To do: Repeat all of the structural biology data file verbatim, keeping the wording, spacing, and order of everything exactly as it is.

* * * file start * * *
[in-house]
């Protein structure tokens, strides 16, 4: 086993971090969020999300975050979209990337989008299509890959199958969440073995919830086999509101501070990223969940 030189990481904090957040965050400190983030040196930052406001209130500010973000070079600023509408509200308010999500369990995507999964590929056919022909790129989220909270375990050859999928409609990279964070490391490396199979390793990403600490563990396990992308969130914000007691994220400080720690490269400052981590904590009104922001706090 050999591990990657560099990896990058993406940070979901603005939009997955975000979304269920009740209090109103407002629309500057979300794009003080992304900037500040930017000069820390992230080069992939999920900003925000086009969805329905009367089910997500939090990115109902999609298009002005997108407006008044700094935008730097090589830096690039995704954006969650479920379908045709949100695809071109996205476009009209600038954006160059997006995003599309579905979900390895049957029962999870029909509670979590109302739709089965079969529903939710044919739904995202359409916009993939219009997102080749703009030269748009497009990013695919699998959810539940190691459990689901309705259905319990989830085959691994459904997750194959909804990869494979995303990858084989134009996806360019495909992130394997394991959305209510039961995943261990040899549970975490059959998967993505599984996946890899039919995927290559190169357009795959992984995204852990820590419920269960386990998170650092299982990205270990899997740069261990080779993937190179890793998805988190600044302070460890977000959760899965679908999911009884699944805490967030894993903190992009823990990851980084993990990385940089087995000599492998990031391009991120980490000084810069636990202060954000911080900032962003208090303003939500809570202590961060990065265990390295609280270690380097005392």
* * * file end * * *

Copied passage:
[in-house]
């Protein structure tokens, strides 16, 4: 086993971090969020999300975050979209990337989008299509890959199958969440073995919830086999509101501070990223969940 030189990481904090957040965050400190983030040196930052406001209130500010973000070079600023509408509200308010999500369990995507999964590929056919022909790129989220909270375990050859999928409609990279964070490391490396199979390793990403600490563990396990992308969130914000007691994220400080720690490269400052981590904590009104922001706090 050999591990990657560099990896990058993406940070979901603005939009997955975000979304269920009740209090109103407002629309500057979300794009003080992304900037500040930017000069820390992230080069992939999920900003925000086009969805329905009367089910997500939090990115109902999609298009002005997108407006008044700094935008730097090589830096690039995704954006969650479920379908045709949100695809071109996205476009009209600038954006160059997006995003599309579905979900390895049957029962999870029909509670979590109302739709089965079969529903939710044919739904995202359409916009993939219009997102080749703009030269748009497009990013695919699998959810539940190691459990689901309705259905319990989830085959691994459904997750194959909804990869494979995303990858084989134009996806360019495909992130394997394991959305209510039961995943261990040899549970975490059959998967993505599984996946890899039919995927290559190169357009795959992984995204852990820590419920269960386990998170650092299982990205270990899997740069261990080779993937190179890793998805988190600044302070460890977000959760899965679908999911009884699944805490967030894993903190992009823990990851980084993990990385940089087995000599492998990031391009991120980490000084810069636990202060954000911080900032962003208090303003939500809570202590961060990065265990390295609280270690380097005392």